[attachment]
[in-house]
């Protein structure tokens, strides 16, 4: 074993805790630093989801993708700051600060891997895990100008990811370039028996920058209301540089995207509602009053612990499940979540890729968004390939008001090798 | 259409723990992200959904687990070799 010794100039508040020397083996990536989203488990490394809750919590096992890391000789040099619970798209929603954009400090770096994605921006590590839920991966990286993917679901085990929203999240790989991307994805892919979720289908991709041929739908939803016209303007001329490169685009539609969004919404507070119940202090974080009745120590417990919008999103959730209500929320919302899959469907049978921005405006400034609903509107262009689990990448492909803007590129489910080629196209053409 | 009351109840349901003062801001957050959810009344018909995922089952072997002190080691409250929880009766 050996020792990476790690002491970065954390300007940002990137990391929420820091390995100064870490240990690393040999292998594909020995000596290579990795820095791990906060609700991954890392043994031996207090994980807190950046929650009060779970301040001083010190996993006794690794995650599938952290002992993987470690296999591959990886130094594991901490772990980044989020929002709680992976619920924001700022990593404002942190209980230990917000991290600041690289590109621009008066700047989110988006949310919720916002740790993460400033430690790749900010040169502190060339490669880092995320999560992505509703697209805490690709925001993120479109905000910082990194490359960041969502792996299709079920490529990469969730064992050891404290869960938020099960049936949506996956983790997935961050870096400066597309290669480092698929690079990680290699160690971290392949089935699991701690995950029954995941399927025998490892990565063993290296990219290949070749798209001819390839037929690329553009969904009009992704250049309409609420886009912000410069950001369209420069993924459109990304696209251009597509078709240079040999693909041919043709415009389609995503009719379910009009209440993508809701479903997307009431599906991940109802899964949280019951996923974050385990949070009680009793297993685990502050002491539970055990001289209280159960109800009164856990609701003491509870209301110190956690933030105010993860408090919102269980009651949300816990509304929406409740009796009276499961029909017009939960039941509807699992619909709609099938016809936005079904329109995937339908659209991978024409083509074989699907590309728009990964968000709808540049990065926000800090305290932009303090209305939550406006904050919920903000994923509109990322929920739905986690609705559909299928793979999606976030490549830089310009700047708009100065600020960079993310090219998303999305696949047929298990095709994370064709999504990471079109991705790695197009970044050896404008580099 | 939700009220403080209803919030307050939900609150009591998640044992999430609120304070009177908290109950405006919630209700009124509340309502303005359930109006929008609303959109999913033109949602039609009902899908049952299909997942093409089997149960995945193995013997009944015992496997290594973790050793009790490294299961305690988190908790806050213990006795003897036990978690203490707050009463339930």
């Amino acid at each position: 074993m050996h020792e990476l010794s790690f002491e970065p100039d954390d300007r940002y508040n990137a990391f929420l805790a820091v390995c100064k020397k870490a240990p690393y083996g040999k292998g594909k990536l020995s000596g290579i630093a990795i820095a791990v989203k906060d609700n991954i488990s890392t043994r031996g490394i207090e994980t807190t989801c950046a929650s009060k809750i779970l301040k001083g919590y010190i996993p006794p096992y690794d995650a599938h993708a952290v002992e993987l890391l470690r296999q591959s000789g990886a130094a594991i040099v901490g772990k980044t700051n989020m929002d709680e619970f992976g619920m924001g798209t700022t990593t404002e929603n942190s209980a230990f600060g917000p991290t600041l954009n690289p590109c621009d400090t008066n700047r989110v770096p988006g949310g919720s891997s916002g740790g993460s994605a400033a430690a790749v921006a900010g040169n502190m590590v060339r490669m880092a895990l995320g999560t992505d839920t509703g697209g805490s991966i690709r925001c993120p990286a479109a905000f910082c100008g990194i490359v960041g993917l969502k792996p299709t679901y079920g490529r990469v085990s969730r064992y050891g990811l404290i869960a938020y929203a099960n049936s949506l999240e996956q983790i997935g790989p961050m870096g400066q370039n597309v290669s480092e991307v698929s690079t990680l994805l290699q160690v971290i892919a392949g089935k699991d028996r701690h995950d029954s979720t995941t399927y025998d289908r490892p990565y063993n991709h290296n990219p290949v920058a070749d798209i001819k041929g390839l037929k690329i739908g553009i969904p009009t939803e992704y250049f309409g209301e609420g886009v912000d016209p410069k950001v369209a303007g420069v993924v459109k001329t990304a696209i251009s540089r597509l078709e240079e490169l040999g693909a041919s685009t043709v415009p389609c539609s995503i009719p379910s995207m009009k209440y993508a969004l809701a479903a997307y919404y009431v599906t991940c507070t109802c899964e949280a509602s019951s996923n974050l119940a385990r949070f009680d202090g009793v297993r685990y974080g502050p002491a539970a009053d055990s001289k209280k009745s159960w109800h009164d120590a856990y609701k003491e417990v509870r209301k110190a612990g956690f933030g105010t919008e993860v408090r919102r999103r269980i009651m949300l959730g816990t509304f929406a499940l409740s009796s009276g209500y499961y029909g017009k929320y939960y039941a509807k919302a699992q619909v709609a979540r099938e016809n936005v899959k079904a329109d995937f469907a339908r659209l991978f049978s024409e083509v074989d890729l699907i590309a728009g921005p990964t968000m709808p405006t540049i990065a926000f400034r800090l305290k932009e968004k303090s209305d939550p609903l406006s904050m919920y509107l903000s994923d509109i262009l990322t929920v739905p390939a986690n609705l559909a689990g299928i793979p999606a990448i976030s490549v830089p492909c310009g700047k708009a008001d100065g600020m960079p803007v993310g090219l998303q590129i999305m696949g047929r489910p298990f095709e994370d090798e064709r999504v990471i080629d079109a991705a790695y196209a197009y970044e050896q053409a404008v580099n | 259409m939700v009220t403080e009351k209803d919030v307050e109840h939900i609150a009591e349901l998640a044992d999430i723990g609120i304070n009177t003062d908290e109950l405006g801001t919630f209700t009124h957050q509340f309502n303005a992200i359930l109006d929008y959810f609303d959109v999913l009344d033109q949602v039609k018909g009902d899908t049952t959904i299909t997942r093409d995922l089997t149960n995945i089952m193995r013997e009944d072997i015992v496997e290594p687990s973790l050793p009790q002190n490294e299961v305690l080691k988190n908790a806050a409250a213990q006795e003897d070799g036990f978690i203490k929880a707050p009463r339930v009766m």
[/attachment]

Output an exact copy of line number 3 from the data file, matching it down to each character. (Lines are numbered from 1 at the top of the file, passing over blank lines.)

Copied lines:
């Amino acid at each position: 074993m050996h020792e990476l010794s790690f002491e970065p100039d954390d300007r940002y508040n990137a990391f929420l805790a820091v390995c100064k020397k870490a240990p690393y083996g040999k292998g594909k990536l020995s000596g290579i630093a990795i820095a791990v989203k906060d609700n991954i488990s890392t043994r031996g490394i207090e994980t807190t989801c950046a929650s009060k809750i779970l301040k001083g919590y010190i996993p006794p096992y690794d995650a599938h993708a952290v002992e993987l890391l470690r296999q591959s000789g990886a130094a594991i040099v901490g772990k980044t700051n989020m929002d709680e619970f992976g619920m924001g798209t700022t990593t404002e929603n942190s209980a230990f600060g917000p991290t600041l954009n690289p590109c621009d400090t008066n700047r989110v770096p988006g949310g919720s891997s916002g740790g993460s994605a400033a430690a790749v921006a900010g040169n502190m590590v060339r490669m880092a895990l995320g999560t992505d839920t509703g697209g805490s991966i690709r925001c993120p990286a479109a905000f910082c100008g990194i490359v960041g993917l969502k792996p299709t679901y079920g490529r990469v085990s969730r064992y050891g990811l404290i869960a938020y929203a099960n049936s949506l999240e996956q983790i997935g790989p961050m870096g400066q370039n597309v290669s480092e991307v698929s690079t990680l994805l290699q160690v971290i892919a392949g089935k699991d028996r701690h995950d029954s979720t995941t399927y025998d289908r490892p990565y063993n991709h290296n990219p290949v920058a070749d798209i001819k041929g390839l037929k690329i739908g553009i969904p009009t939803e992704y250049f309409g209301e609420g886009v912000d016209p410069k950001v369209a303007g420069v993924v459109k001329t990304a696209i251009s540089r597509l078709e240079e490169l040999g693909a041919s685009t043709v415009p389609c539609s995503i009719p379910s995207m009009k209440y993508a969004l809701a479903a997307y919404y009431v599906t991940c507070t109802c899964e949280a509602s019951s996923n974050l119940a385990r949070f009680d202090g009793v297993r685990y974080g502050p002491a539970a009053d055990s001289k209280k009745s159960w109800h009164d120590a856990y609701k003491e417990v509870r209301k110190a612990g956690f933030g105010t919008e993860v408090r919102r999103r269980i009651m949300l959730g816990t509304f929406a499940l409740s009796s009276g209500y499961y029909g017009k929320y939960y039941a509807k919302a699992q619909v709609a979540r099938e016809n936005v899959k079904a329109d995937f469907a339908r659209l991978f049978s024409e083509v074989d890729l699907i590309a728009g921005p990964t968000m709808p405006t540049i990065a926000f400034r800090l305290k932009e968004k303090s209305d939550p609903l406006s904050m919920y509107l903000s994923d509109i262009l990322t929920v739905p390939a986690n609705l559909a689990g299928i793979p999606a990448i976030s490549v830089p492909c310009g700047k708009a008001d100065g600020m960079p803007v993310g090219l998303q590129i999305m696949g047929r489910p298990f095709e994370d090798e064709r999504v990471i080629d079109a991705a790695y196209a197009y970044e050896q053409a404008v580099n | 259409m939700v009220t403080e009351k209803d919030v307050e109840h939900i609150a009591e349901l998640a044992d999430i723990g609120i304070n009177t003062d908290e109950l405006g801001t919630f209700t009124h957050q509340f309502n303005a992200i359930l109006d929008y959810f609303d959109v999913l009344d033109q949602v039609k018909g009902d899908t049952t959904i299909t997942r093409d995922l089997t149960n995945i089952m193995r013997e009944d072997i015992v496997e290594p687990s973790l050793p009790q002190n490294e299961v305690l080691k988190n908790a806050a409250a213990q006795e003897d070799g036990f978690i203490k929880a707050p009463r339930v009766m």